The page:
• Financial skills
  • Project management skills

The leadership competencies included the ability to:

  • Exhibit drive
  • Engage and lead others to be their best
  • Build internal and external relationships
  • Execute performance management and metrics for managing people
  • Be commercially minded
  • Think strategically and proactively regarding their role

These competencies were carefully weighted, with finely calibrated scoring criteria for each. Ideal candidates would score high in both the technical and leadership dimensions.

The team assessed approximately 350 internal personnel spread over 10 business units globally, with the addition of approximately 100 external people. The assessments included behaviorally based interviewing focused on technical competencies and in-depth interviewing designed to understand each individual's leadership potential and personal motivation. In addition, each individual was tested for problem-solving skills, relationship styles and thinking preferences. Feedback sessions, based on the interviewing and testing, were also conducted in order to refine the assessment. The goal was to determine who met minimal standards for the new role, who didn't and the development potential for individuals in both groups.

These results were conveyed to the supply chain "board," which then made decisions about who would move forward in the new roles and who might find other roles. Having identified the right people, the team then executed an extraordinary rollout designed to get people to cast off the old ways, embrace the new and adopt individualized development plans — all in just three days, rather than over a period of months.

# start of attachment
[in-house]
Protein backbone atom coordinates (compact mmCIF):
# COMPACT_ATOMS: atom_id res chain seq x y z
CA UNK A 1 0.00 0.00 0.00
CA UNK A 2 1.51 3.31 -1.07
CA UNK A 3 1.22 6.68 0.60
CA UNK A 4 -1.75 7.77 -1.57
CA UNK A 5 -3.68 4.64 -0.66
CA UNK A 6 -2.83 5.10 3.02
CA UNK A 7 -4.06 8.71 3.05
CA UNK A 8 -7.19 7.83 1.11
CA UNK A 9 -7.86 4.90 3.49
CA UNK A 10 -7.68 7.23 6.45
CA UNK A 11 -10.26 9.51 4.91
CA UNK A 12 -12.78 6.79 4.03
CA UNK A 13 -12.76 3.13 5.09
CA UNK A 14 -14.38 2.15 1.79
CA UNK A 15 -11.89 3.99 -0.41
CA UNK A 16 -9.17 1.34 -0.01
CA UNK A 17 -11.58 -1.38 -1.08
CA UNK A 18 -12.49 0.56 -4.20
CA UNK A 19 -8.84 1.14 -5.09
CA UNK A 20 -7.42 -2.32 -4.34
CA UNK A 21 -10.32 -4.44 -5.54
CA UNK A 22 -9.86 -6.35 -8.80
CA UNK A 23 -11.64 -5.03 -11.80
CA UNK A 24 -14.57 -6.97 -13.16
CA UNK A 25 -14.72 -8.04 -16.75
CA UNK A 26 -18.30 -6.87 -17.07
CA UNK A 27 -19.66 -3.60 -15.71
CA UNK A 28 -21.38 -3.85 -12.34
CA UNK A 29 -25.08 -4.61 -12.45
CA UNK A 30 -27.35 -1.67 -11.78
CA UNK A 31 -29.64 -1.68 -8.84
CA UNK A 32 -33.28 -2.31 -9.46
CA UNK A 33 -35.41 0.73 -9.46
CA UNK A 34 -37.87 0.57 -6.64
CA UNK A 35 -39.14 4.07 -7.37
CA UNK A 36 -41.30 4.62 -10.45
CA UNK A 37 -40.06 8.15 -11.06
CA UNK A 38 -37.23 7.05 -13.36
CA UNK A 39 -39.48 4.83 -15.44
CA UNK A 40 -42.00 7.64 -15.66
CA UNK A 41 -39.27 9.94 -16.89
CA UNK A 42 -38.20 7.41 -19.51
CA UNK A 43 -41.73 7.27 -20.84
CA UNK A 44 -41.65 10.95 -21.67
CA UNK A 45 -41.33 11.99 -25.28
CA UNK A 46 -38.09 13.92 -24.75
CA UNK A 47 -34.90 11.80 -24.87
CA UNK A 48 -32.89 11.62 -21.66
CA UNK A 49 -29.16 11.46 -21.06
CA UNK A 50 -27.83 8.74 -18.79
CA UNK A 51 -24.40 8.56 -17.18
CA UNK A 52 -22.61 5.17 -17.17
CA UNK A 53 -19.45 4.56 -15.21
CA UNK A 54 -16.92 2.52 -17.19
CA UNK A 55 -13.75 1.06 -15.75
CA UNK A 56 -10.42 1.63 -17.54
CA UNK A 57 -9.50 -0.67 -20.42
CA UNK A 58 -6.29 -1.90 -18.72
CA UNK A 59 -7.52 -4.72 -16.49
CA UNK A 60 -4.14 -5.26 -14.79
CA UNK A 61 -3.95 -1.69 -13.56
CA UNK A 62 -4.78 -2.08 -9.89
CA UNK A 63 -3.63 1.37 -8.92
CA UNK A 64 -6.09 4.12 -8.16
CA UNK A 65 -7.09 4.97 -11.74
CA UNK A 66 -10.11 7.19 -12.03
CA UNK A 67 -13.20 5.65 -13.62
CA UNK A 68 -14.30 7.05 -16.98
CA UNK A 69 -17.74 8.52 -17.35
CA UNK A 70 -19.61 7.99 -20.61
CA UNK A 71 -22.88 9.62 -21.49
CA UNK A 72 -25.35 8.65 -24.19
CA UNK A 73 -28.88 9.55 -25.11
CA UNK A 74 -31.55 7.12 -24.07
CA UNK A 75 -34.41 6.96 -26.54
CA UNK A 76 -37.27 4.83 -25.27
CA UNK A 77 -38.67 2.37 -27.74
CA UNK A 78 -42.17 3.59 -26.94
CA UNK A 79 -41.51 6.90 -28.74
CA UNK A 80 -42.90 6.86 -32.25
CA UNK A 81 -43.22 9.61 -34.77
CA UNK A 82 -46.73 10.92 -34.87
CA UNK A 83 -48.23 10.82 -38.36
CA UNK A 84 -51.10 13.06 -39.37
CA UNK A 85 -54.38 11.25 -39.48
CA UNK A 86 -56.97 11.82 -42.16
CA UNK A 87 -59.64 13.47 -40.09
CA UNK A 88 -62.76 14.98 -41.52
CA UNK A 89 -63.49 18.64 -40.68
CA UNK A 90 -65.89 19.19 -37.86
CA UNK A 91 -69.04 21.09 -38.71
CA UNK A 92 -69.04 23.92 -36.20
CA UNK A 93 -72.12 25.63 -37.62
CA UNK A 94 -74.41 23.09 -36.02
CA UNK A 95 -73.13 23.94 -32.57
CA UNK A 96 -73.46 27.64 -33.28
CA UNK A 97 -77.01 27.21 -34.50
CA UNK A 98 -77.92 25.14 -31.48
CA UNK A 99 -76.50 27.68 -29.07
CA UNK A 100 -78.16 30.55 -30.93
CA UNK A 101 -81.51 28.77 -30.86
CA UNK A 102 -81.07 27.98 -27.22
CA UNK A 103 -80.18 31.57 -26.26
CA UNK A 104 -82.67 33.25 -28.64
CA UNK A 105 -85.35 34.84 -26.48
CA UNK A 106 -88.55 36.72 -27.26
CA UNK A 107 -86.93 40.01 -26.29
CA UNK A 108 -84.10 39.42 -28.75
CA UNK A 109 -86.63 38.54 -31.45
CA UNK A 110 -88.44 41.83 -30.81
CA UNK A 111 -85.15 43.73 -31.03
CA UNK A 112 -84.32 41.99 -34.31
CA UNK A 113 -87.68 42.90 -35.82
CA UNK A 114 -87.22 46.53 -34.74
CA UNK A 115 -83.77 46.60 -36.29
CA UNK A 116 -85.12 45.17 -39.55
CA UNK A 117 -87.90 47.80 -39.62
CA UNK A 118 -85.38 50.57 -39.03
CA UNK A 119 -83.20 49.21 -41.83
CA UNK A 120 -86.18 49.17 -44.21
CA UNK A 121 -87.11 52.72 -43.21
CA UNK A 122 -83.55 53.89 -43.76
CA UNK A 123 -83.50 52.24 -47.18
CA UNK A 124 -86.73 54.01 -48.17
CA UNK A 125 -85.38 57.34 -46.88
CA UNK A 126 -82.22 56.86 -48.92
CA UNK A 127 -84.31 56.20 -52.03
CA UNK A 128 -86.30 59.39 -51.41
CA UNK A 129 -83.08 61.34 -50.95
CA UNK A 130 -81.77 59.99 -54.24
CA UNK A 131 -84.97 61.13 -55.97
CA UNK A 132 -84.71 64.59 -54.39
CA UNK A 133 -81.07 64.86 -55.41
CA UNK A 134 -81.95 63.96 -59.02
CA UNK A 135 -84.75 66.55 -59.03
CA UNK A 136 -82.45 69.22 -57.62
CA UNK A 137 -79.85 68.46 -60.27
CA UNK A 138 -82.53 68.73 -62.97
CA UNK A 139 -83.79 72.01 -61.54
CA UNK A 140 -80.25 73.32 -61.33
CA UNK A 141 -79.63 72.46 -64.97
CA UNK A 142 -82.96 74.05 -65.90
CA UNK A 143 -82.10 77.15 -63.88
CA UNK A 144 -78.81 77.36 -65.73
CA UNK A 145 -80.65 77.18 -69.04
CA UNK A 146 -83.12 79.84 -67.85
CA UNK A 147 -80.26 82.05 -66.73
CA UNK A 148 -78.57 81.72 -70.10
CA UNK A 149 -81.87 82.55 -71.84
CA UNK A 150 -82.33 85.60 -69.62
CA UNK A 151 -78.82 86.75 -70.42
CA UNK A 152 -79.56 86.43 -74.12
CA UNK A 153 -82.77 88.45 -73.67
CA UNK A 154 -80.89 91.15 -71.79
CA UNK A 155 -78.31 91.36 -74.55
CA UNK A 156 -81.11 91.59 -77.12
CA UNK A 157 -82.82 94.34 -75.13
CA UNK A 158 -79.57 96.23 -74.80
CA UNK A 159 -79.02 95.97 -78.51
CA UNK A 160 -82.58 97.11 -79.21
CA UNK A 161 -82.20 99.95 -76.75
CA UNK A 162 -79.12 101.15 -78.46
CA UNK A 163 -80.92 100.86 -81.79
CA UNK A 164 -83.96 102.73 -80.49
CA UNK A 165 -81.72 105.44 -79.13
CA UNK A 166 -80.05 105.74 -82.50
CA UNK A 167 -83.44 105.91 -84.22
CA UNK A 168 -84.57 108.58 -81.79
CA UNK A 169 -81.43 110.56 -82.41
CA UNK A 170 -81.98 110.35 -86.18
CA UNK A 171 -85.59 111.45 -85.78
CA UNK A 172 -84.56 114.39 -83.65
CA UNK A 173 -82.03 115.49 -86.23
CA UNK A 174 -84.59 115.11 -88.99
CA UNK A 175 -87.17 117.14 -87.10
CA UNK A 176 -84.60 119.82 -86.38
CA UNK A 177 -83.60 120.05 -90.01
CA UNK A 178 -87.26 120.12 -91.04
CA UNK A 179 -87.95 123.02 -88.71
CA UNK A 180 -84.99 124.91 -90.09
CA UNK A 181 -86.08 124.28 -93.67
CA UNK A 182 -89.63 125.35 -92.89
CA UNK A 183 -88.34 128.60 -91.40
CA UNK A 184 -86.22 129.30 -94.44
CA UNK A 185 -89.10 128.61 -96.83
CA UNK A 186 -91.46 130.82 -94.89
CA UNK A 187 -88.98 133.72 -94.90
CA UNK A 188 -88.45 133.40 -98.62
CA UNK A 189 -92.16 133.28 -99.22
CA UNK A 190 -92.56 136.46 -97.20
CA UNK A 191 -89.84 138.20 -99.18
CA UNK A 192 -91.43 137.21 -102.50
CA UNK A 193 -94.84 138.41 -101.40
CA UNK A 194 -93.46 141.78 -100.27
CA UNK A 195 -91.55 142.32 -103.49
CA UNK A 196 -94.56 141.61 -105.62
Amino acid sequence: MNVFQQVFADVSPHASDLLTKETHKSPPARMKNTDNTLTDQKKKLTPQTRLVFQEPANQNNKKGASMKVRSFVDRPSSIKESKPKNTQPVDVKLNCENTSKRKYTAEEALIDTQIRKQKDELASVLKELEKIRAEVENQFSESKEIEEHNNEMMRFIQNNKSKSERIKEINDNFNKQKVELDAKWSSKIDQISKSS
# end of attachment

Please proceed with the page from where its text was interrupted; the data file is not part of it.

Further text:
On the first two days, the supply chain leaders of each business unit and their direct reports set goals for the transformation and focused on how they would lead it. They digested feedback from stakeholders outside the supply function about their performance. They also engaged in intense one-on-one leadership development conversations with project team consultants and reviewed the principles of mentoring, coaching and feedback so that they would be prepared to help facilitate the transformation.

On the third day, the direct reports of the supply chain leaders rolled out the program to their direct reports — the middle managers throughout the business unit. These critically important personnel were given ownership for developing the capability of their people in order to optimize individual and team performance. They were provided with coaching tools for tailoring advice and supporting individuals and teams. They also engaged in intense one-on-one sessions with project consultants, and each left the meeting with an individually tailored plan for the development of the personal and professional skills they would need to succeed.

What this barebones account misses is the depth and rapidity of the individual and collective transformation of the function. Most people naturally resist change. But in just three days in each business unit, the leadership of the function, the middle managers and the individual contributors genuinely let go of the old way of doing things. They enthusiastically embraced their new roles and an ongoing process, which included supply chain and business stakeholders, for measuring progress.

As a result of the makeover, the supply chain function has moved from adding value to the function to adding value to the business. Instead of varying degrees of alignment with the business, the supply chain function is aligned with strategy and operational needs, while challenging the thinking of the business and creating tension to achieve the best value. The function now gets involved early in the business planning process and agrees on fundamentals that prevent delays in the operation of the business. Perhaps most importantly, the function now has the ability to train, coach and develop its supply chain management and line expertise to proactively add value to the business — now and into the future.

About the Author: Karen West is a managing consultant at YSC, a global consultancy that focuses on transforming organizational capability. She can be reached at [email protected].